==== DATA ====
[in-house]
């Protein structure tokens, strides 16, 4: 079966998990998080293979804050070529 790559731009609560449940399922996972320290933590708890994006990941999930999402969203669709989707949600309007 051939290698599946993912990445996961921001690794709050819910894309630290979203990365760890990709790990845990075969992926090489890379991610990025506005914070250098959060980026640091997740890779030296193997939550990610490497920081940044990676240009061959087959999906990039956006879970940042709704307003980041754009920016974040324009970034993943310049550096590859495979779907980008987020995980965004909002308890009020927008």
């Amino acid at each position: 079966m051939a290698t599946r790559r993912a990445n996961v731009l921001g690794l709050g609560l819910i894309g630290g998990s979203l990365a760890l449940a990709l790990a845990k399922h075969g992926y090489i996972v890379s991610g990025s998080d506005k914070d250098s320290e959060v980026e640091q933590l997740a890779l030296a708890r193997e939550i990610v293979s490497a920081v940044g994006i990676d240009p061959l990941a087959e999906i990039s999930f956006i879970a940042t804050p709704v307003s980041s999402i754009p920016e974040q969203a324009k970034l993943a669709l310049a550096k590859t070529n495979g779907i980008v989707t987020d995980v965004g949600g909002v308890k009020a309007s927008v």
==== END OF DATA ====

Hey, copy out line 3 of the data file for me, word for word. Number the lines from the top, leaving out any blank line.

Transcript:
């Amino acid at each position: 079966m051939a290698t599946r790559r993912a990445n996961v731009l921001g690794l709050g609560l819910i894309g630290g998990s979203l990365a760890l449940a990709l790990a845990k399922h075969g992926y090489i996972v890379s991610g990025s998080d506005k914070d250098s320290e959060v980026e640091q933590l997740a890779l030296a708890r193997e939550i990610v293979s490497a920081v940044g994006i990676d240009p061959l990941a087959e999906i990039s999930f956006i879970a940042t804050p709704v307003s980041s999402i754009p920016e974040q969203a324009k970034l993943a669709l310049a550096k590859t070529n495979g779907i980008v989707t987020d995980v965004g949600g909002v308890k009020a309007s927008v």